Think big to answer broader questions on S'pore's future

With the formation of the Committee on the Future Economy, perhaps we should start addressing some of the broader questions about the future ("5 sub-groups to study key areas of Future Economy"; Tuesday).

How should we invest in the world that we are living in, or the world we should be living in?

How can we achieve stronger, more balanced, more stable, secure and sustainable growth? How can we resolve economic inequality and enhance social mobility?

How can we improve quality of life since that is the litmus test for the motives, means and ends of economic development?

There is a need to strengthen our repository of information and big data analytical resources.

In the brave, new, exciting world, we cannot afford to just tweak our current policies and fiddle with our existing infrastructure and systems.

We need to continue to redesign our economy and take major, including unprecedented, initiatives so that we will become an admired and lovable "unicorn" right through to SG100 and beyond.

This is to ensure that our policy development and decision-making processes are underpinned by relevant, accurate and up-to-date information.

In a fast-changing world, there is a need for environmental scanning and intelligence-gathering systems on a global basis.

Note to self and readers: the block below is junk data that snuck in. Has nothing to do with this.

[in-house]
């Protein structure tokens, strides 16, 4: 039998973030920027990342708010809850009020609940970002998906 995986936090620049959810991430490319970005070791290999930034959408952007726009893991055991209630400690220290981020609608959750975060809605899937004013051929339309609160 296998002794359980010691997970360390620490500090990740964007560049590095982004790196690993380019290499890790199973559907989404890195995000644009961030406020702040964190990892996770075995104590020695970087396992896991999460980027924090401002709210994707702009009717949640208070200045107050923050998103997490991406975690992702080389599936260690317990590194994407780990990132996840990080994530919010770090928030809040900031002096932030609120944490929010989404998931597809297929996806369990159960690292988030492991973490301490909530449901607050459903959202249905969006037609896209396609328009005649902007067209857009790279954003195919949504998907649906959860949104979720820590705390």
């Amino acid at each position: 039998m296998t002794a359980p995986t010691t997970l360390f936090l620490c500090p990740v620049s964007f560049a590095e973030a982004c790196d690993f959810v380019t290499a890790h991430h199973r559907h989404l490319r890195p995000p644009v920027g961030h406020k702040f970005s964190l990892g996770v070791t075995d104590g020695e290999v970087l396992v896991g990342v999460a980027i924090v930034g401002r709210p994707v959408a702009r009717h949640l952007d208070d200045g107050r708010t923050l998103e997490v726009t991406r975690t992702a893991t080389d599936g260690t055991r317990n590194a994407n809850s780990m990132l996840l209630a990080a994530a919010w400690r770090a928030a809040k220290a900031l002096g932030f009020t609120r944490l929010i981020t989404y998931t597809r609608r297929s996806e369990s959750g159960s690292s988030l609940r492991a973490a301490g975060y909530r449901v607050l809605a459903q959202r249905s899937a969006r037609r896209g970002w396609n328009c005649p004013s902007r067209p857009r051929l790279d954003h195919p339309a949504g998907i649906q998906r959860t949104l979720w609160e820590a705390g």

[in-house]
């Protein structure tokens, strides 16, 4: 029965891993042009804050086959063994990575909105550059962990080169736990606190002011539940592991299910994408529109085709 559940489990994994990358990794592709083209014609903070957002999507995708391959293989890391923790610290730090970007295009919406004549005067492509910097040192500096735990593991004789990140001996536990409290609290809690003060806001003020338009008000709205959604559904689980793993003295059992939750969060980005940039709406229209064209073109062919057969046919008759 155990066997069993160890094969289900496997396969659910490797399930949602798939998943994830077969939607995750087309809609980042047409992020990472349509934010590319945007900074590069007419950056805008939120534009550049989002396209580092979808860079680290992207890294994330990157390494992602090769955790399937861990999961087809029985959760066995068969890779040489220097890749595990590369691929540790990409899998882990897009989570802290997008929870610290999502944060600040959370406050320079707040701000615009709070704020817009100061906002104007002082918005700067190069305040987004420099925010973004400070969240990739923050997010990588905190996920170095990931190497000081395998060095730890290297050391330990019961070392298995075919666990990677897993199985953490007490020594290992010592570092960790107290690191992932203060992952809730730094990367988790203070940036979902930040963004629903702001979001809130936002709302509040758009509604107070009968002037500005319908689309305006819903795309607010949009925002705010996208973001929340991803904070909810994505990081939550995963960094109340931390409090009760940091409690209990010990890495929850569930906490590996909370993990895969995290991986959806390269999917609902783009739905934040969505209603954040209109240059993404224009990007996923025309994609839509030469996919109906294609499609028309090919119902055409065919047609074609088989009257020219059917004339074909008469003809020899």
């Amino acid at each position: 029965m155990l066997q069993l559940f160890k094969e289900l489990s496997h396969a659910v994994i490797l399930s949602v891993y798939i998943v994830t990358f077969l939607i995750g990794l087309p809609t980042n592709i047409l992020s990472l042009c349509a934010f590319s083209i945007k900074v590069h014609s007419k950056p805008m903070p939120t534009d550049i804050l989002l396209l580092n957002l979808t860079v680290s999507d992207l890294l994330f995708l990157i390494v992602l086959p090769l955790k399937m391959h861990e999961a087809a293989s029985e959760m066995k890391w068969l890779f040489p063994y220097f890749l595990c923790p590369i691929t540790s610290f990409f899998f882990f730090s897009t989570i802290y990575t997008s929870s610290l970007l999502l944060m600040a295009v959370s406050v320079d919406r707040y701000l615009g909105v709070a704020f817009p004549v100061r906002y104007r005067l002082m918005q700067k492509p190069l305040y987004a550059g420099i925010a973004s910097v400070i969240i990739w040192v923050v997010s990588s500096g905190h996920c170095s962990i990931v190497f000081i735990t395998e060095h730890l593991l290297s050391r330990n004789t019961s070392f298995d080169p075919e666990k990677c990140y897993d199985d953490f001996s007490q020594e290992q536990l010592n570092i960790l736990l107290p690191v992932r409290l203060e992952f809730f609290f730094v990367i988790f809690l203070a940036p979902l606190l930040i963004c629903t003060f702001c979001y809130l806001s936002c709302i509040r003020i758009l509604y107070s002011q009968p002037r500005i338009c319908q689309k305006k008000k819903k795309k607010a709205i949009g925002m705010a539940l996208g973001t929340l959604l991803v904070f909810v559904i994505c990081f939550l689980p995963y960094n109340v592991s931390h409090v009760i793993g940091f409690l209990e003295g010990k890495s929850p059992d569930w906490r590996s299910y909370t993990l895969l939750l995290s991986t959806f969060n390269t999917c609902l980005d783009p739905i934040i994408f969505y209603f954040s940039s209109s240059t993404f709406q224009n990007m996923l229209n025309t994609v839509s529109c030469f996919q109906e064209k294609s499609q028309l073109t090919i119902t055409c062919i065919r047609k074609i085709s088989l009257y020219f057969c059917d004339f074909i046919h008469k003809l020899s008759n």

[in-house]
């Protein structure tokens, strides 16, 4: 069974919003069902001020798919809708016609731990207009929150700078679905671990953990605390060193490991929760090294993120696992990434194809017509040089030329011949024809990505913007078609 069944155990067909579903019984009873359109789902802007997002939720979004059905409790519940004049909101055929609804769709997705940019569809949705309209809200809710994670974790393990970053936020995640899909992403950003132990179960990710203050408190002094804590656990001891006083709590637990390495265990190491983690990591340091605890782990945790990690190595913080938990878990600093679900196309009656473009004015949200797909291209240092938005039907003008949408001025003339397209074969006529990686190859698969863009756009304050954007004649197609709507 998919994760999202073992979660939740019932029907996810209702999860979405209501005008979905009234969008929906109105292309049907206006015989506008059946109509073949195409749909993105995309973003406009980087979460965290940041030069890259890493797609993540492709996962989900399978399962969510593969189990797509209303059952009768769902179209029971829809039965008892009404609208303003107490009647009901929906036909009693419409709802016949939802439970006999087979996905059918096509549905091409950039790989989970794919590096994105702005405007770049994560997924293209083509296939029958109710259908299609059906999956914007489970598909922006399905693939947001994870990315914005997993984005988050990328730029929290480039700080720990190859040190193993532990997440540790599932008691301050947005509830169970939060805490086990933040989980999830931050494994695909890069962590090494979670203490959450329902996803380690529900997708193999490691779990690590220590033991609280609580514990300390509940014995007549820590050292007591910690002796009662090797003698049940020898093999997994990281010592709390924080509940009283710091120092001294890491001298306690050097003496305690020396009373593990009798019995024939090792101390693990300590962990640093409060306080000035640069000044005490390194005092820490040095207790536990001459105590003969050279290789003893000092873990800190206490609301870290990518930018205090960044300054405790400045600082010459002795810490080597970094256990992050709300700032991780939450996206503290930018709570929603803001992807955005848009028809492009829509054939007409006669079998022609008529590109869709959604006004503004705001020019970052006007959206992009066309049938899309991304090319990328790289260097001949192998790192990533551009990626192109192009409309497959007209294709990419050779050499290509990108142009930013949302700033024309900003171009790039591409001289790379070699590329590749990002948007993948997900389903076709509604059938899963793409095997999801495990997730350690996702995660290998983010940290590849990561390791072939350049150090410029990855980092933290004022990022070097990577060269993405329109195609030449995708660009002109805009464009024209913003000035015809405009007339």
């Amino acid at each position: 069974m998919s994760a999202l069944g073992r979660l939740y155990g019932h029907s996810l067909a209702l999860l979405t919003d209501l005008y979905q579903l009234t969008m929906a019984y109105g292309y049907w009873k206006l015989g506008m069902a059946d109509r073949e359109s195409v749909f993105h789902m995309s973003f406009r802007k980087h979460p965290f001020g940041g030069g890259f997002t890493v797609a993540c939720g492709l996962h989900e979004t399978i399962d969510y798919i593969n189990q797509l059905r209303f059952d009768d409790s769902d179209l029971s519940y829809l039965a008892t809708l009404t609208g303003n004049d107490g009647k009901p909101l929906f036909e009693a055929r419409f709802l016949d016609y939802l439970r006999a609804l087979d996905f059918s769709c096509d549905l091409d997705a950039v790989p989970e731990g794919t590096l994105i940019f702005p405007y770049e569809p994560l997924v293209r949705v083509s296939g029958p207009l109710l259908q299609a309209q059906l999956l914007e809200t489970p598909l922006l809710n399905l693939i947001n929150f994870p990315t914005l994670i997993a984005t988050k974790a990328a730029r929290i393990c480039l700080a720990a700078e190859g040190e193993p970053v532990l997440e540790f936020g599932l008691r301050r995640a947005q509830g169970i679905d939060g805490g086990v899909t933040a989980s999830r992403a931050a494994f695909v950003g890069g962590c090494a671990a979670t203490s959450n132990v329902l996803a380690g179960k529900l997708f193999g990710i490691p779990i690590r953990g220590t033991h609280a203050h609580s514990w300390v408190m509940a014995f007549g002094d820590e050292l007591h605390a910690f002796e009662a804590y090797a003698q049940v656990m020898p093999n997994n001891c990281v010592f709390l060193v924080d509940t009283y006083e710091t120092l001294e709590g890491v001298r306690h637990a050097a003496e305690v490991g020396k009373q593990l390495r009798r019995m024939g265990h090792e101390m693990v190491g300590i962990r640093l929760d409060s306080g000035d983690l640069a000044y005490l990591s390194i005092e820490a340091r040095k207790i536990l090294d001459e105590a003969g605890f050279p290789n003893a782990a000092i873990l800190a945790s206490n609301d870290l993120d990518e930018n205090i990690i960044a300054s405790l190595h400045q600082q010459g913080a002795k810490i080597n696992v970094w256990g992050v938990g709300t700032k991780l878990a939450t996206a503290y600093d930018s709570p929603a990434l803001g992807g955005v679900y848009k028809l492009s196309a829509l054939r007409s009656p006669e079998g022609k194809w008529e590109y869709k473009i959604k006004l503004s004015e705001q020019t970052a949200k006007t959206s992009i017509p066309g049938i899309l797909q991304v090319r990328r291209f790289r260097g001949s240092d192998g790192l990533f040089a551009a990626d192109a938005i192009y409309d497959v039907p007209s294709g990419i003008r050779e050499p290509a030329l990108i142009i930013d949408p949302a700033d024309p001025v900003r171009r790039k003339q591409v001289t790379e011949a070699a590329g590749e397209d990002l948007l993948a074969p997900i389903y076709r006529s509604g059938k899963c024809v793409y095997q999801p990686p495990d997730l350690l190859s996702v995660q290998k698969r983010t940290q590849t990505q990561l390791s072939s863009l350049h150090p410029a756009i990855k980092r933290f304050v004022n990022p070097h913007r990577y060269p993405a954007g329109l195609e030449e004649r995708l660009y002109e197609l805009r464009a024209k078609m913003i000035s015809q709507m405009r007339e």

These will help us predict economic and business trends, pre-empt opportunities, achieve first-mover advantages, move up the food and value chain, and become a market- and price-maker.

We need to implement major market and structural reforms to reduce economic uncertainty and reinvigorate the current level of growth.

These reforms are not just about developing new markets and sources of growth, but also about helping our local enterprises to continue to be competitive and to transform into global players.

We need to continue to attract high value-added and high-tech firms to invest in our economy, especially if they are well positioned in strategic areas such as the development of intelligent and eco-friendly cities.

With cutting-edge and innovative business models, they can help to boost economic investments and growth, and meet the expectations of a more educated and increasingly demanding workforce.

We also need to continue to attract and groom both local and overseas talent, to help resolve relatively low productivity output, the decreasing total fertility rate and the impact of an ageing population.

To do so, we have to aggressively tackle the undue concerns about foreign talent and the dangerous logic underpinning xenophobia.

We need to promote the fact that if the right foreign talent is effectively assimilated and integrated into the workforce, it can be a great benefit to society and the economy.

In the brave, new, exciting world, we cannot afford to just tweak our current policies and fiddle with our existing infrastructure and systems.

We need to continue to redesign our economy and take major, including unprecedented, initiatives so that we will become an admired and lovable "unicorn" right through to SG100 and beyond.

Patrick Liew Siow Gian (Dr)

A version of this article appeared in the print edition of The Straits Times on January 16, 2016, with the headline 'Think big to answer broader questions on S'pore's future'. Print Edition | Subscribe